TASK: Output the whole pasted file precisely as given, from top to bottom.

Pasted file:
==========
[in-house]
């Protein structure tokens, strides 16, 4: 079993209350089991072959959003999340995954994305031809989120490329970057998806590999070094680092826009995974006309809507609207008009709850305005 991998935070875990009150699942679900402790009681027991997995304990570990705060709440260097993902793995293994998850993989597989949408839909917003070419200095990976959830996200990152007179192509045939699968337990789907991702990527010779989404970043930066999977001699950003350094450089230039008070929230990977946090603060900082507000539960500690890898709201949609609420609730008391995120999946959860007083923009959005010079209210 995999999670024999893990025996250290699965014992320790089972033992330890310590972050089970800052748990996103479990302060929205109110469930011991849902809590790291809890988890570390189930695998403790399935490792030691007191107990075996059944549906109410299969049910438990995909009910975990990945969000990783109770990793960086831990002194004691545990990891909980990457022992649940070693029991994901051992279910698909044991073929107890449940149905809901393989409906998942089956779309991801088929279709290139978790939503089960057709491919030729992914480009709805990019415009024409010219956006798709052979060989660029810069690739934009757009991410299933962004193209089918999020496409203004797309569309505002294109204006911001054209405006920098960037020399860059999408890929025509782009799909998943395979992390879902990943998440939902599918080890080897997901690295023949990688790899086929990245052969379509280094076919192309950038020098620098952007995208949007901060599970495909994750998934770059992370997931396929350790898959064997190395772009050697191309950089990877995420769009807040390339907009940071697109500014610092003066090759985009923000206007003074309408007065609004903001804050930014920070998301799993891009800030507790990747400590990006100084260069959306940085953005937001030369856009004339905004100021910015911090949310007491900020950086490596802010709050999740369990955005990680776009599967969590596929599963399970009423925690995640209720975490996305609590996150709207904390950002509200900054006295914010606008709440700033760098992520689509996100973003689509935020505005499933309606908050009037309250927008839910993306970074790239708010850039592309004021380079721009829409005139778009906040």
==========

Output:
[in-house]
């Protein structure tokens, strides 16, 4: 079993209350089991072959959003999340995954994305031809989120490329970057998806590999070094680092826009995974006309809507609207008009709850305005 991998935070875990009150699942679900402790009681027991997995304990570990705060709440260097993902793995293994998850993989597989949408839909917003070419200095990976959830996200990152007179192509045939699968337990789907991702990527010779989404970043930066999977001699950003350094450089230039008070929230990977946090603060900082507000539960500690890898709201949609609420609730008391995120999946959860007083923009959005010079209210 995999999670024999893990025996250290699965014992320790089972033992330890310590972050089970800052748990996103479990302060929205109110469930011991849902809590790291809890988890570390189930695998403790399935490792030691007191107990075996059944549906109410299969049910438990995909009910975990990945969000990783109770990793960086831990002194004691545990990891909980990457022992649940070693029991994901051992279910698909044991073929107890449940149905809901393989409906998942089956779309991801088929279709290139978790939503089960057709491919030729992914480009709805990019415009024409010219956006798709052979060989660029810069690739934009757009991410299933962004193209089918999020496409203004797309569309505002294109204006911001054209405006920098960037020399860059999408890929025509782009799909998943395979992390879902990943998440939902599918080890080897997901690295023949990688790899086929990245052969379509280094076919192309950038020098620098952007995208949007901060599970495909994750998934770059992370997931396929350790898959064997190395772009050697191309950089990877995420769009807040390339907009940071697109500014610092003066090759985009923000206007003074309408007065609004903001804050930014920070998301799993891009800030507790990747400590990006100084260069959306940085953005937001030369856009004339905004100021910015911090949310007491900020950086490596802010709050999740369990955005990680776009599967969590596929599963399970009423925690995640209720975490996305609590996150709207904390950002509200900054006295914010606008709440700033760098992520689509996100973003689509935020505005499933309606908050009037309250927008839910993306970074790239708010850039592309004021380079721009829409005139778009906040």